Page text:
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Table of Contents
LETTER TO EDITOR
Year : 2020  |  Volume : 3  |  Issue : 2  |  Page : 410-411

Medication-related osteonecrosis of the jaw: An unfamiliar guest at your doorstep?


1 Department of Oral and Maxillofacial Surgery, A. B. Shetty Memorial Institute of Dental Sciences, NITTE Deemed to be University, Mangalore, Karnataka, India
2 Department of Oral Medicine and Maxillofacial Radiology, A. B. Shetty Memorial Institute of Dental Sciences, NITTE Deemed to be University, Mangalore, Karnataka, India
3 Department of Urology, K. S. Hegde Medical Academy, NITTE Deemed to be University, Mangalore, Karnataka, India

Date of Submission18-Mar-2020
Date of Decision19-Mar-2020
Date of Acceptance21-Mar-2020
Date of Web Publication19-Jun-2020

Correspondence Address:
Thekke Puthalath Rajeev
Department of Urology, K. S. Hegde Medical Academy, NITTE Deemed to be University, Mangalore . 575 018, Karnataka
India
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Source of Support: None, Conflict of Interest: None


DOI: 10.4103/CRST.CRST_90_20

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How to cite this article:
Shalini K, Babu GS, Rajeev TP. Medication-related osteonecrosis of the jaw: An unfamiliar guest at your doorstep?. Cancer Res Stat Treat 2020;3:410-1

How to cite this URL:
Shalini K, Babu GS, Rajeev TP. Medication-related osteonecrosis of the jaw: An unfamiliar guest at your doorstep?. Cancer Res Stat Treat [serial online] 2020 [cited 2020 Jul 5];3:410-1. Available from: http://www.crstonline.com/text.asp?2020/3/2/410/287288



The article titled, “The mystery of the jaw pain” under the “Image Challenge” section was quite unique as Waghmare et al. tried to figure out medication-related osteonecrosis of the jaw (MRONJ), a clinical entity of the recent times.[1] I would like to comment that although MRONJ is a rare complication of the bone resorption inhibitor (BRI) therapy, it should be familiar to those involved in cancer care, as its incidence has enormously increased with the use of a wide spectrum of agents, such as bisphosphonates, receptor activator of nuclear factor kappa-B ligand inhibitors (denosumab), and antiangiogenic agents.

The tremendous advancement in drug therapy for malignancies has enhanced the life span of even Stage IV patients. The BRIs used in metastatic bone disease, myeloma, and other osteopenic conditions have a significant impact on curtailing the disease progression and improving the quality of life. In addition to assessing the oncological outcome, such patients require regular monitoring to determine the adverse effects of therapy. Marx reported bisphosphonate-related osteonecrosis of the jaw in 2003, followed by reports of other entities, such as atypical femoral fractures and low energy fractures of the humeral shaft, with bisphosphonate use.[2] Differentiating these “cluster diseases” from new metastatic lesions is a challenge in clinical practice.[3] It has been proven that metastasis to the bone has a predictable pattern, and knowledge of this pattern can help in the early detection of metastasis.[4]

Interestingly, to date, even after 17 years of existence, the diagnosis of MRONJ is delayed. This could be possibly due to either a lack of elucidation of BRI medication history by the dental specialists or an insufficient awareness about the existence of this oral entity among medical specialists.[5] Hence, even today, a propensity of case reports on surprise diagnosis of MRONJ or cases masquerading as jaw metastasis are seen in the literature, which we attribute to our sheer unfamiliarity with this condition. The diagnosis and staging of MRONJ are primarily clinical, and hence, the presence of an open, nonhealing socket or exposed bone within 1 month of extraction had to be specifically looked for in this case. An orthopantamogram is an adequate investigation tool to support the diagnosis of MRONJ; if required, the extent of the lesion can be defined easily by a computed tomographic scan. A magnetic resonance imaging in this case scenario was unnecessary. Further, initiating denosumab, a medication known to cause MRONJ, after confirmation of the diagnosis was unacceptable.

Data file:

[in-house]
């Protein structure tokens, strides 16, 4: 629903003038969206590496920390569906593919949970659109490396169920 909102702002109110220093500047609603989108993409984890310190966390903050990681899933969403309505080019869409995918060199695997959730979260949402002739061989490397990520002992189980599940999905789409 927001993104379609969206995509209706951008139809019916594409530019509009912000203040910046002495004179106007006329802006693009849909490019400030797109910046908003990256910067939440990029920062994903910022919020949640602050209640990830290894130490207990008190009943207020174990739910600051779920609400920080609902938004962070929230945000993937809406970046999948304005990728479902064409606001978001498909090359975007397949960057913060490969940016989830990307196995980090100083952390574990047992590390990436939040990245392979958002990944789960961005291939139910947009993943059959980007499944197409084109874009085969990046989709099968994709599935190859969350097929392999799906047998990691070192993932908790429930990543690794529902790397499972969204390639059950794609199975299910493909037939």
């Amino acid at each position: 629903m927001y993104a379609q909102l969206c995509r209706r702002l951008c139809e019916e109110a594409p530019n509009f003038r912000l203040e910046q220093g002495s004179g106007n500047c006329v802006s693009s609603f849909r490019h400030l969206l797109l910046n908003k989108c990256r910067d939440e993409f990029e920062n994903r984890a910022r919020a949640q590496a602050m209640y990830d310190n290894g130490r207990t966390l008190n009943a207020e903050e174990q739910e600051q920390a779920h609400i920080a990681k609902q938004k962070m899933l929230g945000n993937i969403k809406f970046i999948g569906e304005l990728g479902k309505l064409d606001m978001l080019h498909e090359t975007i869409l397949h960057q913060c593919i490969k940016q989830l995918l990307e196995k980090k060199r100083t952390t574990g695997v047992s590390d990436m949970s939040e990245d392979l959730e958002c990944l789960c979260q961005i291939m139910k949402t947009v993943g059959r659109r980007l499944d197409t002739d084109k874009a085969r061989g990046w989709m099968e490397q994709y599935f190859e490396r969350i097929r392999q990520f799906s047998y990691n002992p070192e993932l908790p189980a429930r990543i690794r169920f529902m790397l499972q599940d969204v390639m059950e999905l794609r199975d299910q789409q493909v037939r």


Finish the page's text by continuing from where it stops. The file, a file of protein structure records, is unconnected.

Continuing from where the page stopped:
As there are no well-defined corrective therapeutic options for the advanced stage of MRONJ, prevention and early detection are crucial to the management of this debilitating condition. Therefore, availability of a dedicated dental unit in tertiary oncology centers to address dental hygiene, oral prophylactic measures including atraumatic extraction when required, and oral and maxillofacial surgical intervention in advanced cases of MRONJ should be considered.

With these collective efforts, early detection of MRONJ shall be prompt and accurate without any ambiguity, unfamiliarity, or surprise.

Financial support and sponsorship

Nil.

Conflicts of interest

There are no conflicts of interest.



 
  References Top

1.
Waghmare M, Ahuja A, Pande P, Mahajan A. The mystery of the jaw pain. Cancer Res Stat Treat 2020;3:93-6.  Back to cited text no. 1
  [Full text]  
2.
Marx RE. Pamidronate (Aredia) and zoledronate (Zometa) induced avascular necrosis of the jaws: A growing epidemic. J Oral Maxillofac Surg 2003;61:1115-7.  Back to cited text no. 2
    
3.
Rajeev T. Editorial comment to case of atypical femoral fractures that mimicked the typical imaging findings of prostate cancer-induced bone metastasis. IJU Case Reports 2019;2:306-307.  Back to cited text no. 3
    
4.
Krishnan S, Shetty J, Babu GS, Rajeev TP. Pattern of metastatic bone disease: An observational study. J Evolution Med Dent Sci 2018;7:1204-8.  Back to cited text no. 4
    
5.
Krishnan S, Shetty V, Shetty J, Rajeev TP. Bisphosphonate-related osteonecrosis of the jaw: An enigma among medical practitioners. Indian J Med Paediatr Oncol 2019;40:257-64.  Back to cited text no. 5
  [Full text]  




 

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